fraternity rush ninja

This question was submitted by one of our readers. If you have a question you want me to answer go here to submit it: Fraternity Advice.

Question:

What do I do about the rush ninja? You know who I mean…its that guy in the fraternity who snuck his way in through rush and pledgeship, and came out a total asshole who causes girls to leave parties and in some cases brothers to go inactive.


Answer:

I have never heard the term fraternity rush ninja – it is pretty funny. Unfortunately, we are all familiar with this brother.

He got his bid during fraternity recruitment over a lot of objections from a lot of brothers because an influential brother labeled him a diamond in the rough. That brother convinced everyone he deserved a chance. During his new member period, he kept his nose down and the brothers didn’t like him, but didn’t have the heart to kick him out.

Next thing you know, he is the brother that no one is proud of. His values don’t match those of the brotherhood. He isn’t friends with the brothers and is the source of 90% of the drama in the fraternity. So what do you do?

The very first thing you need to do is have a private conversation with him. Men discuss things in hopes of settling their issues privately. You don’t have to accuse him of anything, just explain how his actions (be specific) have made YOU feel.

Hopefully, he will appreciate the conversation and modify his behavior. If he doesn’t, then other brothers should have the same conversation with him (privately one on one).

At this point he will realize that he has to change. If he doesn’t change, then the chapter will have to kick him out of the fraternity.

Before you start the process your fraternity has for expelling a brother, you better make sure that everyone feels the same way you do. This is obviously a big step and should not be taken lightly. I would first make sure the executive board is aware of the issue and let them take the lead on it.

I realize that expelling a brother is tough. No one likes to be the bad guy and kick a guy out. If this guy doesn’t meet your values, and is holding your fraternity back, then it is really your only option. Trust me though, removing this cancer from your fraternity will make it a lot stronger. It will also ensure that this type of attitude and behavior doesn’t spread.

This question was submitted by one of our readers. If you have a question you want me to answer go here to submit it: Fraternity Advice.






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One thought on “The Fraternity Rush Ninja

  1. First and foremost, think these things through when you’re voting on bids so it doesn’t happen again.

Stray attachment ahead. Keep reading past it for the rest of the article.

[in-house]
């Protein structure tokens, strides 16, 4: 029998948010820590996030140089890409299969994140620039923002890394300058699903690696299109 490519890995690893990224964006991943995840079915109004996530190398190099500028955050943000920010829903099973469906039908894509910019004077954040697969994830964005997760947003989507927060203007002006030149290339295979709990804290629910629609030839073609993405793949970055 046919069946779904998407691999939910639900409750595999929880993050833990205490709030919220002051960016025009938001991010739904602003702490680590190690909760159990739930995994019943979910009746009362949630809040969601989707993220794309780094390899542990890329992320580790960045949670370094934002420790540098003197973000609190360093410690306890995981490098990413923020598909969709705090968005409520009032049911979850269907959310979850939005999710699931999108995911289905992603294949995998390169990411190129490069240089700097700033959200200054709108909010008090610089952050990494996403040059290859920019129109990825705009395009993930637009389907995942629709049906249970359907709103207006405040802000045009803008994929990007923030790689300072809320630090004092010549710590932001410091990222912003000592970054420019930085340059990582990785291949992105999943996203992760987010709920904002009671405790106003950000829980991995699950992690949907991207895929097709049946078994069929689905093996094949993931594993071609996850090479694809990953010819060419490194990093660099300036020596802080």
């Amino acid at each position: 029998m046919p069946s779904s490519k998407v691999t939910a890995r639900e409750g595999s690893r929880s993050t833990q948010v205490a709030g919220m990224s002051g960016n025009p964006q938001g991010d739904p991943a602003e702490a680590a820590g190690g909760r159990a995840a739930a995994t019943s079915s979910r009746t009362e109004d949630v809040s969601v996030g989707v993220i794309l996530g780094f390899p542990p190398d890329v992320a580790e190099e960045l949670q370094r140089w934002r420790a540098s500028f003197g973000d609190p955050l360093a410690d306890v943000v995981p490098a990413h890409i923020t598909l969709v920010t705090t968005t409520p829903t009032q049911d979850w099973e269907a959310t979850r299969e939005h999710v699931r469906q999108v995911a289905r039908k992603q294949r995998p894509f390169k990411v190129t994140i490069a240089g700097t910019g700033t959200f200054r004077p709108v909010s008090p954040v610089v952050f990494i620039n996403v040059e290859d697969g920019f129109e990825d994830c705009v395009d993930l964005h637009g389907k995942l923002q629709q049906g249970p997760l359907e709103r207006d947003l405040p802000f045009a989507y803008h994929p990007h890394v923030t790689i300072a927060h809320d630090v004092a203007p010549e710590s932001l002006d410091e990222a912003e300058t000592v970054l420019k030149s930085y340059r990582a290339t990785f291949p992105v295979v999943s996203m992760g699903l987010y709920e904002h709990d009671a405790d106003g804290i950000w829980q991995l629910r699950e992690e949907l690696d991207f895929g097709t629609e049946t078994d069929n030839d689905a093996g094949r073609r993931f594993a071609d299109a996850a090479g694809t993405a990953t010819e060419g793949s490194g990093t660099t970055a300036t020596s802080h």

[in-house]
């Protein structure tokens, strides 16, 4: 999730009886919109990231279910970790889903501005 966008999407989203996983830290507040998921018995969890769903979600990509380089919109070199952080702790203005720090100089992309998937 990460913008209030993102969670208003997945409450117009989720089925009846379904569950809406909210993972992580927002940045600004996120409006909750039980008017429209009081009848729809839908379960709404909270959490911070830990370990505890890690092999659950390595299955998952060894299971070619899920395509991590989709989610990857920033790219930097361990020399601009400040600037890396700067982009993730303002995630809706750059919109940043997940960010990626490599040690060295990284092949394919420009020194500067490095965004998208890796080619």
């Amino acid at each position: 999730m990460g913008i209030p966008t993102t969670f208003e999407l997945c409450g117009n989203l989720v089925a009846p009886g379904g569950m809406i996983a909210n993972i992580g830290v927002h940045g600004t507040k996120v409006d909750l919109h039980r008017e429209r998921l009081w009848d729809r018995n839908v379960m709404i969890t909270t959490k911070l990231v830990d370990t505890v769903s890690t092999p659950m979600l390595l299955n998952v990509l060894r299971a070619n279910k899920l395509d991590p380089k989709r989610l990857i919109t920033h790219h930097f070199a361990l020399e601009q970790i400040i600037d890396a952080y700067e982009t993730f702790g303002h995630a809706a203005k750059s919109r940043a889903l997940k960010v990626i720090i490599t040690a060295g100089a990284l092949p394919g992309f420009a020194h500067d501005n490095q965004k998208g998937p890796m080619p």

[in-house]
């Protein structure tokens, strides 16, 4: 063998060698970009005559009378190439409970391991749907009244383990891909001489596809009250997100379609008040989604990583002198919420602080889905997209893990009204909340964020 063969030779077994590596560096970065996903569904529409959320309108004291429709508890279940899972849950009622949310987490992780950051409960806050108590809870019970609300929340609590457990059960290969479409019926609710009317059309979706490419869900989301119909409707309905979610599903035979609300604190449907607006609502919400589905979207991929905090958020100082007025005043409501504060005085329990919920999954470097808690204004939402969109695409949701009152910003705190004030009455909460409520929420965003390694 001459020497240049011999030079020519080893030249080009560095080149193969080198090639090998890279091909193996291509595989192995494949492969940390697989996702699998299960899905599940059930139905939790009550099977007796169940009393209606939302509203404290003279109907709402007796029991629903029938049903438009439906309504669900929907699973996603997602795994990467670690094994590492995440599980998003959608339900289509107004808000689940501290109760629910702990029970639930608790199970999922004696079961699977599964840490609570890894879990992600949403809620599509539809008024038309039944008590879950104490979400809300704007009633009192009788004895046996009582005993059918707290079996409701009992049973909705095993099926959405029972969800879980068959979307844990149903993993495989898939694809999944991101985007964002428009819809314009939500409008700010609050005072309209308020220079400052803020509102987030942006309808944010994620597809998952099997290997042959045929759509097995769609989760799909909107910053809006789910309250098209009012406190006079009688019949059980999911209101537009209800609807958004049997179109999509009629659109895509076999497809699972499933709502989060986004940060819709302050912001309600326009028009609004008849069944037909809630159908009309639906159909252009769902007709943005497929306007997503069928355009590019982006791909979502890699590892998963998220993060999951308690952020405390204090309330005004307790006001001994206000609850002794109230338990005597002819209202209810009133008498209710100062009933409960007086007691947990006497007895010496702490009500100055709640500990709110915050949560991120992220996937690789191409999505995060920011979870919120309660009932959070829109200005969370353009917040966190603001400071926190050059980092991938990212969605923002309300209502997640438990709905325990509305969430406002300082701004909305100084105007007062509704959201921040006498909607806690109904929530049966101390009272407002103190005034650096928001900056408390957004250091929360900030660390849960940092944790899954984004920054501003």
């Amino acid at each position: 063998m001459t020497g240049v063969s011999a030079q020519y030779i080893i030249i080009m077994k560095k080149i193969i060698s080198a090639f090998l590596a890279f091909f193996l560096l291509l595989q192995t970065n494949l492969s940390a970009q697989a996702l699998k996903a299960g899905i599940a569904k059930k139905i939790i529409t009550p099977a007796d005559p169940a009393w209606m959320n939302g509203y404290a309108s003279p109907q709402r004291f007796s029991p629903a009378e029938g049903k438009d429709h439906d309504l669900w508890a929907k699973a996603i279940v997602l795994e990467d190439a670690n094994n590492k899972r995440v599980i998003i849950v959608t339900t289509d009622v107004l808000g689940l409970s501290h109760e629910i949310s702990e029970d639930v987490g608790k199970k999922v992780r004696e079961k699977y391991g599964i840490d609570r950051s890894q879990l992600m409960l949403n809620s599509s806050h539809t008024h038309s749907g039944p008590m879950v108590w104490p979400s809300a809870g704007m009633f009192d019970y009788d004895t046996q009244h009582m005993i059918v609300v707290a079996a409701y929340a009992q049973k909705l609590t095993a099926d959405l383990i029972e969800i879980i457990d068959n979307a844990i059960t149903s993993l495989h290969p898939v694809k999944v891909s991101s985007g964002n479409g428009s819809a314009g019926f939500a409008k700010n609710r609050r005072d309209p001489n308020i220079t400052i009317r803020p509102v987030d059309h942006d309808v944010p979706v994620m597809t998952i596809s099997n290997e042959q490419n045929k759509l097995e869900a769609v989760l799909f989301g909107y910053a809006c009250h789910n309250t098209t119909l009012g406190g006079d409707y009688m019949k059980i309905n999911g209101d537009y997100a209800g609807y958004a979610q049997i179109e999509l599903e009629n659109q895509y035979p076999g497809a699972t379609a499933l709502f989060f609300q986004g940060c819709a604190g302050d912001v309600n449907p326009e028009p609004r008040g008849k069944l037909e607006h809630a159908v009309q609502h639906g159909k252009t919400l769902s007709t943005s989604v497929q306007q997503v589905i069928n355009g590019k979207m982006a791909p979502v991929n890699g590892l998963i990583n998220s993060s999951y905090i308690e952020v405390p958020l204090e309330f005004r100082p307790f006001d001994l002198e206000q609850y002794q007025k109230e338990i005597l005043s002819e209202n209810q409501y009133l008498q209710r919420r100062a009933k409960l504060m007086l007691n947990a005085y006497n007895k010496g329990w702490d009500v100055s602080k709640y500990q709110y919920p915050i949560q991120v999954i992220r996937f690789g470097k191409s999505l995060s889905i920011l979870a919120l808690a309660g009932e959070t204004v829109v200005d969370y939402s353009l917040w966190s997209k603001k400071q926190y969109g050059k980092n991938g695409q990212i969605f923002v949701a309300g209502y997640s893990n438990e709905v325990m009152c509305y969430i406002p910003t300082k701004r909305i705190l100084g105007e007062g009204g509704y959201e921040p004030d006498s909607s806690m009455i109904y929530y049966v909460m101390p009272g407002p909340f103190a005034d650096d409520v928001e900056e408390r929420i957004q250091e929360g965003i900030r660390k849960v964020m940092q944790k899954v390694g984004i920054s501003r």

Second, regulate the behavior of your members. Try talking to them directly to start. If that doesn’t work then you have a disciplinary system to deal with problems.

    When sororities have a good idea, I have no problem copying it. One of those that I encourage a lot of chapters to take on, though not popular, is a standards committee. It is effectively a misdemeanor court and grand jury that exists below the JBoard level. For us, the chaplain is in charge of maintaining the brotherhood, mediating problems, etc and is the defense counsel for JBoard, so he is the guy in charge of standards. The Sgt-at-Arms is the prosecutor for standards and we have a member at large who is normally a graduating senior who has served on exec before. Those three guys hear any problem within basically 72 hours on an accusation. They are conducting something like what you would expect of a legal mediation process versus the courtroom trial you should have for JBoard. That means they aren’t pulling in dozens of witnesses and taking long statements. They’re just sitting down with the people involved and figuring out what happened. They can dismiss, they can impose a limited range of punishments of minor offenses, or they can pass the case on to JBoard (acting like something of a grand jury to filter out the BS). It’s a good way to intervene with this type of guy who is consistently being a problem.

    At the end of the day though, you screwed up bidding this guy and screwed up more not figuring him out in pledgeship. If he’s not breaking the rules, you’re stuck paying the price for your mistake. Instead of being angry at this one guy, turn that into motivation to recruit the right guys and improve the quality of your chapter for the future.

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